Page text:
While comedy, like many industries, has worked to become more inclusive and socially aware in recent years, some comedians have claiming that so-called “cancel culture” is censoring the medium.
Speaking to News.com.au, Schur, who has since created shows such as Brooklyn Nine-Nine, Parks and Recreation and The Good Place, said that using humour to punch down was an “abhorrent human instinct” and done by “bullies”.
Discussing comedians who complain about “political correctness”, he argued: “Those people are bad at comedy, they’re lazy. They’ve been doing comedy a certain way for a long time… and they are too lazy to write something new.
“It’s the weakest and lamest argument. No, they are not strangling. It’s never been easier and better to be a comedy writer in America or the world than right now. There’s more comedy being made, and there’s more good comedy being made.”
Schur continued: “If you have that attitude, it’s because you’re lazy and you just want to keep using the N-word or whatever in your act. And you don’t like it that people are saying, ‘Hey, maybe you shouldn’t do that’, you should quit and get a job at a grocery store or something, because we don’t need you anymore. Go away.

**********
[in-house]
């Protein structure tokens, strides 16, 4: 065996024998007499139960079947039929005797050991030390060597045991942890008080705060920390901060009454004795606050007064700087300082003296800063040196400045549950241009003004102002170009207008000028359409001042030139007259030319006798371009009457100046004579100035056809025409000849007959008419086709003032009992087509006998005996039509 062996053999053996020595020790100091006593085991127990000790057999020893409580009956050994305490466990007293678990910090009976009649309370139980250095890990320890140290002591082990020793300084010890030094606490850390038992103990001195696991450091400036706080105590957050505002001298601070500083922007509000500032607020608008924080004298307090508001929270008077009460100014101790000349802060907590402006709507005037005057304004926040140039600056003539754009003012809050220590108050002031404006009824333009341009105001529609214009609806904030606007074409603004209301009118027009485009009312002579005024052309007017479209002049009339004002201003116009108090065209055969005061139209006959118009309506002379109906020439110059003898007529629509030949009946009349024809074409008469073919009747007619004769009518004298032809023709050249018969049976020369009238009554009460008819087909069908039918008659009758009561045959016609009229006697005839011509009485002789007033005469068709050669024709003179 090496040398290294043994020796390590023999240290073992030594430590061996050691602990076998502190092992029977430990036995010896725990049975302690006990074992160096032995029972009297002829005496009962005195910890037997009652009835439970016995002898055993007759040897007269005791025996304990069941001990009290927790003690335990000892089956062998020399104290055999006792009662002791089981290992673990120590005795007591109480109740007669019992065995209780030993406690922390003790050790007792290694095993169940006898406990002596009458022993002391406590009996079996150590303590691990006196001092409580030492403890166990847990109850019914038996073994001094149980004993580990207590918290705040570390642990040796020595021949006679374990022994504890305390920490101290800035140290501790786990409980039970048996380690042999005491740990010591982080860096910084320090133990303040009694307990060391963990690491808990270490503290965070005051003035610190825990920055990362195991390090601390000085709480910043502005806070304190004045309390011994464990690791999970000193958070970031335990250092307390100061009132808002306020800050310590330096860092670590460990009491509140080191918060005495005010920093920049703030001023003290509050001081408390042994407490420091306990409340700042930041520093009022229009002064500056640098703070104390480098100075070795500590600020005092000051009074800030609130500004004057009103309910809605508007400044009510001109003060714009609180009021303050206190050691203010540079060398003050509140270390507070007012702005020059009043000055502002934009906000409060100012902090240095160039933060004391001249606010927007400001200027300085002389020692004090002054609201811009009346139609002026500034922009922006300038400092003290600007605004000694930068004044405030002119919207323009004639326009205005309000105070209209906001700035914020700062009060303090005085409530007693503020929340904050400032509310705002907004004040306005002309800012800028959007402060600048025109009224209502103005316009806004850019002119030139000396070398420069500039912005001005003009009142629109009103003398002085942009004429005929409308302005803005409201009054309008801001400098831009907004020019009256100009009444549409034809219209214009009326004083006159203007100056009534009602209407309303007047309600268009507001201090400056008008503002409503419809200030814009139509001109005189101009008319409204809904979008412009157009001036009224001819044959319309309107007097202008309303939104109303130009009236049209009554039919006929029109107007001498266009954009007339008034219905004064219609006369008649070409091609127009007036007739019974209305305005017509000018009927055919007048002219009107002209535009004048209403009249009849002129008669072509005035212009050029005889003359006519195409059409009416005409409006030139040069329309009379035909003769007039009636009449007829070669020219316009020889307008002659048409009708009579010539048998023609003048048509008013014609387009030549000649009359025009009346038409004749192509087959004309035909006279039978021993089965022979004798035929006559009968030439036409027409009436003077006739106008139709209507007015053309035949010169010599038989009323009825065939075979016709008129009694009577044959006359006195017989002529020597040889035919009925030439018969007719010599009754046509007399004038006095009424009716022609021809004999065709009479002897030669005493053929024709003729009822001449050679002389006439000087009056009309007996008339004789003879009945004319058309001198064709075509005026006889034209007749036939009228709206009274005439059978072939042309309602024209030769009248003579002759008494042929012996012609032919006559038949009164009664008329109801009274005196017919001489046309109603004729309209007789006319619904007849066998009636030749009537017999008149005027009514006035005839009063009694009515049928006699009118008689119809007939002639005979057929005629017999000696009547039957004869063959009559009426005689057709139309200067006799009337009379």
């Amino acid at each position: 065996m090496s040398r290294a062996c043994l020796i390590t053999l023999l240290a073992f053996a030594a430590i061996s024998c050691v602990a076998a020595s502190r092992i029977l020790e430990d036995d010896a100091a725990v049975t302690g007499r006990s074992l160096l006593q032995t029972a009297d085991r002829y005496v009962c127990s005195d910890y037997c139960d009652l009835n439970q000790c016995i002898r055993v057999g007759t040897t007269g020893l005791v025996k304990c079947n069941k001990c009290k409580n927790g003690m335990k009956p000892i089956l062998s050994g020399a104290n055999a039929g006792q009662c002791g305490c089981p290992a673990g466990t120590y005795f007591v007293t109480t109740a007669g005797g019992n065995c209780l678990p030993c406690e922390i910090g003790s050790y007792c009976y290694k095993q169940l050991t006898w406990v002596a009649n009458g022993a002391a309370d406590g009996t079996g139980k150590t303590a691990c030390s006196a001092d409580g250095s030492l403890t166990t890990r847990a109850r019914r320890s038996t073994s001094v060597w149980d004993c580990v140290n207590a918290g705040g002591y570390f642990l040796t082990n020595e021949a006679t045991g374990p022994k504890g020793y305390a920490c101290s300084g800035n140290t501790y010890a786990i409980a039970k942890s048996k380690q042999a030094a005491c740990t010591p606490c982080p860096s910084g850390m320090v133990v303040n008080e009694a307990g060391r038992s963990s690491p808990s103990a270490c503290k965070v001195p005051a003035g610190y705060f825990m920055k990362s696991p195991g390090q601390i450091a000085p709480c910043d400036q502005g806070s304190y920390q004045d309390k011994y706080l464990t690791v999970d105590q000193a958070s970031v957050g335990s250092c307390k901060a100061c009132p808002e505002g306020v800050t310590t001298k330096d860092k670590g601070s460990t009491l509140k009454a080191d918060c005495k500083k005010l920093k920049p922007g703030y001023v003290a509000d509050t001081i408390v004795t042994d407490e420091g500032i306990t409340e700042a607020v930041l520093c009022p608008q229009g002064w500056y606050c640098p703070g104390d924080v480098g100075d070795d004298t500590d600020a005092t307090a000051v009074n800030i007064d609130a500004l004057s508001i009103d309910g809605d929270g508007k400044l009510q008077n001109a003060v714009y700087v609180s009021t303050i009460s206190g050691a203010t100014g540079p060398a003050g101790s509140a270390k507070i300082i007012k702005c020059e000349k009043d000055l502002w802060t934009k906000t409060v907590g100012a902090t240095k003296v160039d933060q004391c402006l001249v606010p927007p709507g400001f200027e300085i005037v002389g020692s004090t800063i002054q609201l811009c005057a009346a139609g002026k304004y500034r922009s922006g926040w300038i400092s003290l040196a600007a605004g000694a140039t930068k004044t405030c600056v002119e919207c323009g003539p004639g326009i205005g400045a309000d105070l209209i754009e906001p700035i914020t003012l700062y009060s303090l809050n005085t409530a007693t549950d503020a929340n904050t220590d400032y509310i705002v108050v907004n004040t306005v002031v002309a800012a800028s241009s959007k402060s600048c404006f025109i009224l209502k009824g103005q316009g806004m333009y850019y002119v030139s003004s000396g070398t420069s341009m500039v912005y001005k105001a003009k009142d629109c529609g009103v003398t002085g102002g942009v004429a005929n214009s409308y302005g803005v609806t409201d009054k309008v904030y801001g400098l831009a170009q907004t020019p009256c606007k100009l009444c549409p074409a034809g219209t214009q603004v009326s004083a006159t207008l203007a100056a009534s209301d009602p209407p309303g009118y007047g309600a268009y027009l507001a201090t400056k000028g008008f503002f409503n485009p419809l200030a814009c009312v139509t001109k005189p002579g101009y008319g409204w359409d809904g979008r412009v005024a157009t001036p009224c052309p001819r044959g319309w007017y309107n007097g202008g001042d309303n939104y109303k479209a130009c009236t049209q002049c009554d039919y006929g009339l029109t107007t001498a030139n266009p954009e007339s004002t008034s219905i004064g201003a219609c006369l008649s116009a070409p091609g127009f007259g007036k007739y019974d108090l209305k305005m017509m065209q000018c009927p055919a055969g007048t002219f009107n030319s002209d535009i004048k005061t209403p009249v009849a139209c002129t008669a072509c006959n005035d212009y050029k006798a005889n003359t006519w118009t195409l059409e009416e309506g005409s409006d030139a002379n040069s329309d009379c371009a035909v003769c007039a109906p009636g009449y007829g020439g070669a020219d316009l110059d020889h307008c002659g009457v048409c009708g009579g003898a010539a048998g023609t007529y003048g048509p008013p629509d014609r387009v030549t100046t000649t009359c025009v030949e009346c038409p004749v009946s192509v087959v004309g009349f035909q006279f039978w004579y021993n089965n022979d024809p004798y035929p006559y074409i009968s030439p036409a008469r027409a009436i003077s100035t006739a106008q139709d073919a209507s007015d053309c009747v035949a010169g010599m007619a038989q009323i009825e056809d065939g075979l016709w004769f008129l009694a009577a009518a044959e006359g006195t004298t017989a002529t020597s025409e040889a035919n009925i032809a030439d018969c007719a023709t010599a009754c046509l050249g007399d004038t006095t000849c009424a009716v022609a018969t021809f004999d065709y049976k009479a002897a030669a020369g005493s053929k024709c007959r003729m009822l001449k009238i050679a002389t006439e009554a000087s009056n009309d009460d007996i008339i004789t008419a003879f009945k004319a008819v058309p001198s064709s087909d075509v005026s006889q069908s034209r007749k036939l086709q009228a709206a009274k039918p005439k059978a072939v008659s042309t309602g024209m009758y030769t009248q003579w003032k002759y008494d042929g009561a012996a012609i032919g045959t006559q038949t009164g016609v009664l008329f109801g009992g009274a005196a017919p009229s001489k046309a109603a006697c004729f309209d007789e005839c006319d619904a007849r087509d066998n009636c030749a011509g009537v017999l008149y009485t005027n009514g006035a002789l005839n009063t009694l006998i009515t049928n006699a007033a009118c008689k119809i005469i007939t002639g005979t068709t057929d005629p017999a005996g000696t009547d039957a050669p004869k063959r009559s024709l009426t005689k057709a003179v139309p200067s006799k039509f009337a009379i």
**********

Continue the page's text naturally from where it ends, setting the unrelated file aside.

“You can be edgy and you can tell great stories and you can be really funny without objectifying people or making them feel less than. And that’s always been true. If you don’t see that, then that’s your problem. You have to wake up.”
Schur also said that he was specifically addressing one particular comedian, although wouldn’t name them.
Last year, The Office creator Ricky Gervais, who is known for his controversial comedy style, said that the UK version of the mockumentary sitcom would not be made in the same way now.
He claimed that the BBC “would worry about some of the subjects and jokes, even though they were clearly ironic and we were laughing at this buffoon being uncomfortable around difference”.
He added: “I think if this was put out now, some people have lost their sense of irony and context.”
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